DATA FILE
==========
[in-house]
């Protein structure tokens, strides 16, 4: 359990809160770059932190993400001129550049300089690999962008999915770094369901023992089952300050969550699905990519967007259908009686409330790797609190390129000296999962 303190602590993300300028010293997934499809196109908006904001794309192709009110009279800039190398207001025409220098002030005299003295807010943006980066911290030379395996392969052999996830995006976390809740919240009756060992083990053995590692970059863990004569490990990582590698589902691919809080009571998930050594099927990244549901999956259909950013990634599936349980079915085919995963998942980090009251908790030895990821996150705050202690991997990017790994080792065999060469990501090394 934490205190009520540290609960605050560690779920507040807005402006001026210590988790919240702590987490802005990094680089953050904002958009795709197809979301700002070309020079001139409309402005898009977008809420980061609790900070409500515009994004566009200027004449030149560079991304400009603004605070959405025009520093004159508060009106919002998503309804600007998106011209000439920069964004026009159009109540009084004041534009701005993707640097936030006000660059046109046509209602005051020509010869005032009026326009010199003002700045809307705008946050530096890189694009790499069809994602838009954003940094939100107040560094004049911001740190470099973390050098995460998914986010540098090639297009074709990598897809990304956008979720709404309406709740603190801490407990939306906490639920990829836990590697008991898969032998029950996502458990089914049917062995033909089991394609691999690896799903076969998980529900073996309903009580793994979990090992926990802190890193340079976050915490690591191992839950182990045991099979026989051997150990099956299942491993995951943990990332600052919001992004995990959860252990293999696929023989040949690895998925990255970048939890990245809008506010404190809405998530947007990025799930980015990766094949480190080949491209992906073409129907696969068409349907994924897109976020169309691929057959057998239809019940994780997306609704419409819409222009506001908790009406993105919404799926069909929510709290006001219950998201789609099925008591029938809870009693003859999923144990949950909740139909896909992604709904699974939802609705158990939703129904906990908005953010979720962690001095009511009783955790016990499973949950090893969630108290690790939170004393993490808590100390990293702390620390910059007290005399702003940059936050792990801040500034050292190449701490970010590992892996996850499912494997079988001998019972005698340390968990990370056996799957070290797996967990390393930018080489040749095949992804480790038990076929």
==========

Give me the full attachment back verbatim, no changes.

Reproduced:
[in-house]
């Protein structure tokens, strides 16, 4: 359990809160770059932190993400001129550049300089690999962008999915770094369901023992089952300050969550699905990519967007259908009686409330790797609190390129000296999962 303190602590993300300028010293997934499809196109908006904001794309192709009110009279800039190398207001025409220098002030005299003295807010943006980066911290030379395996392969052999996830995006976390809740919240009756060992083990053995590692970059863990004569490990990582590698589902691919809080009571998930050594099927990244549901999956259909950013990634599936349980079915085919995963998942980090009251908790030895990821996150705050202690991997990017790994080792065999060469990501090394 934490205190009520540290609960605050560690779920507040807005402006001026210590988790919240702590987490802005990094680089953050904002958009795709197809979301700002070309020079001139409309402005898009977008809420980061609790900070409500515009994004566009200027004449030149560079991304400009603004605070959405025009520093004159508060009106919002998503309804600007998106011209000439920069964004026009159009109540009084004041534009701005993707640097936030006000660059046109046509209602005051020509010869005032009026326009010199003002700045809307705008946050530096890189694009790499069809994602838009954003940094939100107040560094004049911001740190470099973390050098995460998914986010540098090639297009074709990598897809990304956008979720709404309406709740603190801490407990939306906490639920990829836990590697008991898969032998029950996502458990089914049917062995033909089991394609691999690896799903076969998980529900073996309903009580793994979990090992926990802190890193340079976050915490690591191992839950182990045991099979026989051997150990099956299942491993995951943990990332600052919001992004995990959860252990293999696929023989040949690895998925990255970048939890990245809008506010404190809405998530947007990025799930980015990766094949480190080949491209992906073409129907696969068409349907994924897109976020169309691929057959057998239809019940994780997306609704419409819409222009506001908790009406993105919404799926069909929510709290006001219950998201789609099925008591029938809870009693003859999923144990949950909740139909896909992604709904699974939802609705158990939703129904906990908005953010979720962690001095009511009783955790016990499973949950090893969630108290690790939170004393993490808590100390990293702390620390910059007290005399702003940059936050792990801040500034050292190449701490970010590992892996996850499912494997079988001998019972005698340390968990990370056996799957070290797996967990390393930018080489040749095949992804480790038990076929």